Cardinals starter Chris Carpenter didn’t pitch in 2013 as he was dealing with nerve issues in his right shoulder. Throughout the process of getting himself back into pitching shape, Carpenter talked like a player who planned to pitch in the Majors again, and he even attempted to get back before the end of the regular season. It wasn’t to be.
Per Derrick Goold, Cardinals GM John Mozeliak is thinking about what Carpenter can do for the team if he can’t pitch.
“If he wants to do something with the St. Louis Cardinals, we would certainly welcome that,” general manager John Mozeliak said of Carpenter’s life after pitching. “When the time comes to discuss that my door will be open. I look forward to that conversation. He is someone who is so competitive and so passionate about this game that I don’t know if working in the front office is going to appease that. But we’ll see. Great guy. Wonderful teammate. So, we’ll see.”
If Carpenter is done pitching, he’ll retire with a 144-94 record, a 3.76 ERA and two World Series rings with the Cardinals (2006 and ’11).
On Friday evening, Major League Baseball and the MLB Players Association announced the first set of results for COVID-19 testing as part of the mandatory intake screening process under MLB’s COVID-19 Health Monitoring & Testing Plan. Per Susan Slusser of the San Francisco Chronicle, the Athletics are not part of this data because their testing has not yet been completed.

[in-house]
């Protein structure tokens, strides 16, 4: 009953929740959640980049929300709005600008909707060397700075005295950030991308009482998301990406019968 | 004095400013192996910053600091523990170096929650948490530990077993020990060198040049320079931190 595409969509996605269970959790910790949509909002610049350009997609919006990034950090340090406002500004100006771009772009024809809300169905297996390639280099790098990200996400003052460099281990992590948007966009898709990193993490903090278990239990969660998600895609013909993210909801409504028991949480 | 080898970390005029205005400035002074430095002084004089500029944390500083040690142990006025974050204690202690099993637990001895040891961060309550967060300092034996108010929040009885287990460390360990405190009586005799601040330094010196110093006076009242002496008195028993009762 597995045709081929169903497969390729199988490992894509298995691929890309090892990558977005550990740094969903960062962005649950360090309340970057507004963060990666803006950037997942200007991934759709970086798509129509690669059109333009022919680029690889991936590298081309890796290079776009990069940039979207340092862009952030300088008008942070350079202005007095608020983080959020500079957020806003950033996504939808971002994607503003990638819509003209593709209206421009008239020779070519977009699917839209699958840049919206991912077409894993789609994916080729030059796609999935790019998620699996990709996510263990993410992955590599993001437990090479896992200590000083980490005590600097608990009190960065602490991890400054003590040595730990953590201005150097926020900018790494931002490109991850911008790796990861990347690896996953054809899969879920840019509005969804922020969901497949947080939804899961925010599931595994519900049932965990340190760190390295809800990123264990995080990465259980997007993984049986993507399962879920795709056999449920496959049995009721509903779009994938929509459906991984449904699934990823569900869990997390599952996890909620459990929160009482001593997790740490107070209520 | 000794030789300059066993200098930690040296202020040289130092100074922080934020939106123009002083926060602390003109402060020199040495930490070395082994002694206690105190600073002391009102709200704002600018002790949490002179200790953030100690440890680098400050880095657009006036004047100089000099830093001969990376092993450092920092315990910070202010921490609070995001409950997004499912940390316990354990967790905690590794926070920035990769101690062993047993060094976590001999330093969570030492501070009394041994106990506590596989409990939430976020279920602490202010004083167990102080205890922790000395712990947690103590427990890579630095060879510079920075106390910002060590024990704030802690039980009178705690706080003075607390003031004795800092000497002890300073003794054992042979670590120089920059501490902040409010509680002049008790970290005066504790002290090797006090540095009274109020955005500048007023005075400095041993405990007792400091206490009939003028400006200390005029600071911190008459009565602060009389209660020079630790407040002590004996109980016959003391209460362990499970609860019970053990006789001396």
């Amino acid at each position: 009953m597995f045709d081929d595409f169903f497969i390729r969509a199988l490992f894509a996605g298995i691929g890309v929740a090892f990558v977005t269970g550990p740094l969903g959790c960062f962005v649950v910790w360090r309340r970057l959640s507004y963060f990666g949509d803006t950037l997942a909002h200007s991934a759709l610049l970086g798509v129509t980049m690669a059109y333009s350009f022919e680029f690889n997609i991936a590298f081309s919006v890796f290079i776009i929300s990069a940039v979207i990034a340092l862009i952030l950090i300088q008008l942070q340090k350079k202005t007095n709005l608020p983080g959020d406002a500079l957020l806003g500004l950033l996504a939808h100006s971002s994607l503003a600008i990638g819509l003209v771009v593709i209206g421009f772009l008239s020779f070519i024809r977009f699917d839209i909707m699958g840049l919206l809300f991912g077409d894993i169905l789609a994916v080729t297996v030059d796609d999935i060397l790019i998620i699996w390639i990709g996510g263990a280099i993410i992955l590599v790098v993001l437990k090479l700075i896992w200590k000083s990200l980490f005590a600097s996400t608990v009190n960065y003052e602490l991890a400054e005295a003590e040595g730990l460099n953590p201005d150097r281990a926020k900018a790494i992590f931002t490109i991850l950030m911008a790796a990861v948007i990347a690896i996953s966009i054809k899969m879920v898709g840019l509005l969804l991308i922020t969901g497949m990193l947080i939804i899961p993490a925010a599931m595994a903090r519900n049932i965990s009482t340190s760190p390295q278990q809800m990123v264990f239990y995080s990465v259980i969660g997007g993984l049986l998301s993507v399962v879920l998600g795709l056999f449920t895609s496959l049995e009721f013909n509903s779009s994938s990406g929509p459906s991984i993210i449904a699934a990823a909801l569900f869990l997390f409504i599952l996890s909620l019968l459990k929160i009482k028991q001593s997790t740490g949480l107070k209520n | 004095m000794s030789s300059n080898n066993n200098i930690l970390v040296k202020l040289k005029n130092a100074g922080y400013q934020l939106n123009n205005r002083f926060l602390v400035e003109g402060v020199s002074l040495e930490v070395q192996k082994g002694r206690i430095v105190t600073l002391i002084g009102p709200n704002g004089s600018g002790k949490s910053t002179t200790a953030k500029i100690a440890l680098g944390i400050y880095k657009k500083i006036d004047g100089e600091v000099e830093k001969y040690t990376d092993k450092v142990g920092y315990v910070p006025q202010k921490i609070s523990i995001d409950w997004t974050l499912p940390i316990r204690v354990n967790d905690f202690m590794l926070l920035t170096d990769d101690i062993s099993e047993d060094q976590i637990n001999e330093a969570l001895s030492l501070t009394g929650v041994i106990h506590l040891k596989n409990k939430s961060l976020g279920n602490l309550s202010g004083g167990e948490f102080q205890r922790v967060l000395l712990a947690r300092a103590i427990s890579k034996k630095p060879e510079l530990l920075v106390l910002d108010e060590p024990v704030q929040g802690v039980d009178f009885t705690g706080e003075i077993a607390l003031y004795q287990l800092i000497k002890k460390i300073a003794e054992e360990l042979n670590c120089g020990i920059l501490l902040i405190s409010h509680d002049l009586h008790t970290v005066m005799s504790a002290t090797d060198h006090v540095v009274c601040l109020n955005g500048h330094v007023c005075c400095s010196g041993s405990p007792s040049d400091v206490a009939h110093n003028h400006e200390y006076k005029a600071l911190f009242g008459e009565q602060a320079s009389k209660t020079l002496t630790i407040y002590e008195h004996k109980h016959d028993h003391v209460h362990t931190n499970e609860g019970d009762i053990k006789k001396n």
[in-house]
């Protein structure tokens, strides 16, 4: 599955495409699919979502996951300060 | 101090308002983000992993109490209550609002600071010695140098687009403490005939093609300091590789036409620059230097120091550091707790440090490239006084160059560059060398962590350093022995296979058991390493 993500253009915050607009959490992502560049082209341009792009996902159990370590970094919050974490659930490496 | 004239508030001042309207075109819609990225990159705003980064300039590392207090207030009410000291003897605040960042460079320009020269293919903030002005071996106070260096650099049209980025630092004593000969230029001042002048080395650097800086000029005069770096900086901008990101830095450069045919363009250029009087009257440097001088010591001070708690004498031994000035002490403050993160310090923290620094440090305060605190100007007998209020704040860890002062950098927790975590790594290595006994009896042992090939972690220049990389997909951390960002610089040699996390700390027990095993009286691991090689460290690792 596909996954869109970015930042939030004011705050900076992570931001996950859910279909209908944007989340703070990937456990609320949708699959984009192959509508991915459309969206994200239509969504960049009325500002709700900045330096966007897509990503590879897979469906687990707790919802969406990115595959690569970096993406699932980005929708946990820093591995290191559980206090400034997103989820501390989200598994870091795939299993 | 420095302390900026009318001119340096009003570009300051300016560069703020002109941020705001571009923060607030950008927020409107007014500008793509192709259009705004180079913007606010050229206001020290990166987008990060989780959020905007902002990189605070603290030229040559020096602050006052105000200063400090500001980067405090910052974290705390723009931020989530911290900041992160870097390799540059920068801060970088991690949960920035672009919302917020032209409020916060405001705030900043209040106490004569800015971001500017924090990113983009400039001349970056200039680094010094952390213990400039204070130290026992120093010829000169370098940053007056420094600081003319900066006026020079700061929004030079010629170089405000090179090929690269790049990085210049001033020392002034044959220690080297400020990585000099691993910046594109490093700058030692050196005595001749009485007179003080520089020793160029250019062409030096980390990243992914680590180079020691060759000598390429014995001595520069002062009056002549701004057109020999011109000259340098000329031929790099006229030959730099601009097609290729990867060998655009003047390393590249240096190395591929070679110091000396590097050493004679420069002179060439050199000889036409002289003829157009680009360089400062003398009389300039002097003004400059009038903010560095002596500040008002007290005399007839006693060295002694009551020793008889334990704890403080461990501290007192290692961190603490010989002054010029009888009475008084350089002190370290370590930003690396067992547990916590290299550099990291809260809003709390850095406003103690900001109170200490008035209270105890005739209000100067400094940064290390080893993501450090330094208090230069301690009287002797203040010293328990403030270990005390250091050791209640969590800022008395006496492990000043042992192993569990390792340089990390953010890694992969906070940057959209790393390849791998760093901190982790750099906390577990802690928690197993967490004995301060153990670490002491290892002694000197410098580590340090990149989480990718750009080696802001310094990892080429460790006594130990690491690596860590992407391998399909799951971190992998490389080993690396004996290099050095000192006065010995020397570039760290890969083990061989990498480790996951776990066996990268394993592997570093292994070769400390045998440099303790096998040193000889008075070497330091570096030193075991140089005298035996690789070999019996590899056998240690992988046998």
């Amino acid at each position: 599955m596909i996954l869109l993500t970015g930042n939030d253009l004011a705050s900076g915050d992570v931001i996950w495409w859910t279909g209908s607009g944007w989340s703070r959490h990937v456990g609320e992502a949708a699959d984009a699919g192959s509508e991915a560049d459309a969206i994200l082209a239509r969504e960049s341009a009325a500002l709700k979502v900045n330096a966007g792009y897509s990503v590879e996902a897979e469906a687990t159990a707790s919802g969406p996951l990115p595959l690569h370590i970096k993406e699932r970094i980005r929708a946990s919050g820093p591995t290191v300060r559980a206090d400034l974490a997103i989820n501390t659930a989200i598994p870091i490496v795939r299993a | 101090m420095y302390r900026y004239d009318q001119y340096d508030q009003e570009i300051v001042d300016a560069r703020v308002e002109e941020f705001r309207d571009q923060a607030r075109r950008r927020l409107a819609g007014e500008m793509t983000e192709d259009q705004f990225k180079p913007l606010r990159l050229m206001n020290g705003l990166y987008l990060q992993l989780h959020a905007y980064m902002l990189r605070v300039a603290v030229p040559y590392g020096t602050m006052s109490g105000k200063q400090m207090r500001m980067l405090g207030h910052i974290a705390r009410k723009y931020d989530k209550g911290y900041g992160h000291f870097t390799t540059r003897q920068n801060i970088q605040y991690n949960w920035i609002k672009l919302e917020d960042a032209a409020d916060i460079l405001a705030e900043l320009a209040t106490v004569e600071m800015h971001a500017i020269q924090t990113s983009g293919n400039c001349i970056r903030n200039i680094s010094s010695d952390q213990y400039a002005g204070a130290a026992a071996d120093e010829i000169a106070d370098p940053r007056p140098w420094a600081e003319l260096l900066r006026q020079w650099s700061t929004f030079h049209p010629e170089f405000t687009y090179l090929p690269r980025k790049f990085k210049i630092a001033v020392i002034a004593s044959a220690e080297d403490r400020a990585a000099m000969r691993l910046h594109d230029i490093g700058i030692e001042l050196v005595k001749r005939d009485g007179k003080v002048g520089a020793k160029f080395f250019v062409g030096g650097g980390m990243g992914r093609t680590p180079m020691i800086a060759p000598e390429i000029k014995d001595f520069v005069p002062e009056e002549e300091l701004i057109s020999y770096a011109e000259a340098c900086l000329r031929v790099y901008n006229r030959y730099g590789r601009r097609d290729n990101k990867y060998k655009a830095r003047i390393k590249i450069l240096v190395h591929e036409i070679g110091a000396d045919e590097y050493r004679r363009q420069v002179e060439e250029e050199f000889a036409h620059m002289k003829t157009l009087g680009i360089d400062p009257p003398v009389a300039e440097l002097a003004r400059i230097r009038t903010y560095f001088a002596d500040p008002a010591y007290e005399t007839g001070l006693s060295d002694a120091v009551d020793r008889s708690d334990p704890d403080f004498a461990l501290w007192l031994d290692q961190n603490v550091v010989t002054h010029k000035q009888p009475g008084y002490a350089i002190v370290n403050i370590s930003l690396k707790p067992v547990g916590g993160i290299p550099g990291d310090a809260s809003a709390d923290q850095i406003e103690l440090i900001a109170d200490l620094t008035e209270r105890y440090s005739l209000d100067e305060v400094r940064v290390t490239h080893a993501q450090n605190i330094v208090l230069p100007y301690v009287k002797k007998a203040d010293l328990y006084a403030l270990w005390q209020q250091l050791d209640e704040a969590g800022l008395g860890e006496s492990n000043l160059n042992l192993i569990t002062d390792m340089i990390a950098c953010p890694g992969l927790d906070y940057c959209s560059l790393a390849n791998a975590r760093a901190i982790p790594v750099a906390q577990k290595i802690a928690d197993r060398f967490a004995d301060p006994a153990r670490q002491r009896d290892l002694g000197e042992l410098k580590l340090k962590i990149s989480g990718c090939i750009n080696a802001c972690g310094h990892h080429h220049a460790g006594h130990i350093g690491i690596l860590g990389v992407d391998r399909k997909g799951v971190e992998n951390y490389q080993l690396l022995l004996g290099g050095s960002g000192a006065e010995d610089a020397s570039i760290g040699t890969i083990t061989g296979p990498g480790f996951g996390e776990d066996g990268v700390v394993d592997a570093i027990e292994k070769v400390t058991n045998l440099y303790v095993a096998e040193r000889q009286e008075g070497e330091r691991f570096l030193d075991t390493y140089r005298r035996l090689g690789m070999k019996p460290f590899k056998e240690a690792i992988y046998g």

There were 38 positive tests, accounting for 1.2% of the 3,185 samples collected and tested. 31 of the 38 individuals who tested positive are players. 19 different teams had one or more individuals test positive.
Sports Illustrated’s Emma Baccellieri notes that the positive test rate in the U.S. nationally is 8.3 percent. The NBA’s positive test rate was 7.1 percent. MLB’s positive test rate is well below average. This doesn’t necessarily mean that anything is wrong with MLB’s testing or that it’s an atypical round of testing. Rather, MLB’s testing population may more closely represent the U.S. population as a whole. Currently, because testing is still somewhat limited, those who have taken tests have tended to be those exhibiting symptoms or those who have been around others who have tested positive. If every single person in the U.S. took a test, the positive test rate would likely come in at a much lower number.
Several players who tested positive have given their consent for their identities to be made known. Those are: Delino DeShields (link), Brett Martin (link), Edward Colina, Nick Gordon, and Willians Astudillo (link). Additionally, Red Sox lefty Eduardo Rodríguez has not shown up to Red Sox camp yet because he has been around someone who tested positive, per The Athletic’s Jen McCaffrey.